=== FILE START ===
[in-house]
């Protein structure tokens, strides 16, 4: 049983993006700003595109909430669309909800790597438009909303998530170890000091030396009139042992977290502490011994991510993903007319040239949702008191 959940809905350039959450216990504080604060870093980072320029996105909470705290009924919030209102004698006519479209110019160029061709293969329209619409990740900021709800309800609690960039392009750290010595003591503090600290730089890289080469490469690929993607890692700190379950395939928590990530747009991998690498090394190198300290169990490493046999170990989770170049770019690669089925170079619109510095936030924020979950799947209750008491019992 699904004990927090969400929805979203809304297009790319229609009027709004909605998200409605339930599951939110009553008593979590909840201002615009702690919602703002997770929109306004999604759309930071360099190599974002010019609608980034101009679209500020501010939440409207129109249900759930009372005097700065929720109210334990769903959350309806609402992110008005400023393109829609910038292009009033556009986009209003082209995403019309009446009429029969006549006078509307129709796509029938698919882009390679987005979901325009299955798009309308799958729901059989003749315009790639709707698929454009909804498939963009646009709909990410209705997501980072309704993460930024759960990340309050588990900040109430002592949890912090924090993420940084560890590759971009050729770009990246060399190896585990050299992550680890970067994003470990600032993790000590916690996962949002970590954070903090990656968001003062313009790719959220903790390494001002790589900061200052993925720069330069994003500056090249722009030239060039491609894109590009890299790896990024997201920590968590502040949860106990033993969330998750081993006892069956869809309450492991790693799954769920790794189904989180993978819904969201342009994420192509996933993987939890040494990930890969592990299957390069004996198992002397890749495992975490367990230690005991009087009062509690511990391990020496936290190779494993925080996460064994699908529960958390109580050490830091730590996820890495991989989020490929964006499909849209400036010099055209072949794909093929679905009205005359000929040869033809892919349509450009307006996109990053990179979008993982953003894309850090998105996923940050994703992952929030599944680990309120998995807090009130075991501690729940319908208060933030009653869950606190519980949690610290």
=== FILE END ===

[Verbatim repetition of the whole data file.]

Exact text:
[in-house]
């Protein structure tokens, strides 16, 4: 049983993006700003595109909430669309909800790597438009909303998530170890000091030396009139042992977290502490011994991510993903007319040239949702008191 959940809905350039959450216990504080604060870093980072320029996105909470705290009924919030209102004698006519479209110019160029061709293969329209619409990740900021709800309800609690960039392009750290010595003591503090600290730089890289080469490469690929993607890692700190379950395939928590990530747009991998690498090394190198300290169990490493046999170990989770170049770019690669089925170079619109510095936030924020979950799947209750008491019992 699904004990927090969400929805979203809304297009790319229609009027709004909605998200409605339930599951939110009553008593979590909840201002615009702690919602703002997770929109306004999604759309930071360099190599974002010019609608980034101009679209500020501010939440409207129109249900759930009372005097700065929720109210334990769903959350309806609402992110008005400023393109829609910038292009009033556009986009209003082209995403019309009446009429029969006549006078509307129709796509029938698919882009390679987005979901325009299955798009309308799958729901059989003749315009790639709707698929454009909804498939963009646009709909990410209705997501980072309704993460930024759960990340309050588990900040109430002592949890912090924090993420940084560890590759971009050729770009990246060399190896585990050299992550680890970067994003470990600032993790000590916690996962949002970590954070903090990656968001003062313009790719959220903790390494001002790589900061200052993925720069330069994003500056090249722009030239060039491609894109590009890299790896990024997201920590968590502040949860106990033993969330998750081993006892069956869809309450492991790693799954769920790794189904989180993978819904969201342009994420192509996933993987939890040494990930890969592990299957390069004996198992002397890749495992975490367990230690005991009087009062509690511990391990020496936290190779494993925080996460064994699908529960958390109580050490830091730590996820890495991989989020490929964006499909849209400036010099055209072949794909093929679905009205005359000929040869033809892919349509450009307006996109990053990179979008993982953003894309850090998105996923940050994703992952929030599944680990309120998995807090009130075991501690729940319908208060933030009653869950606190519980949690610290």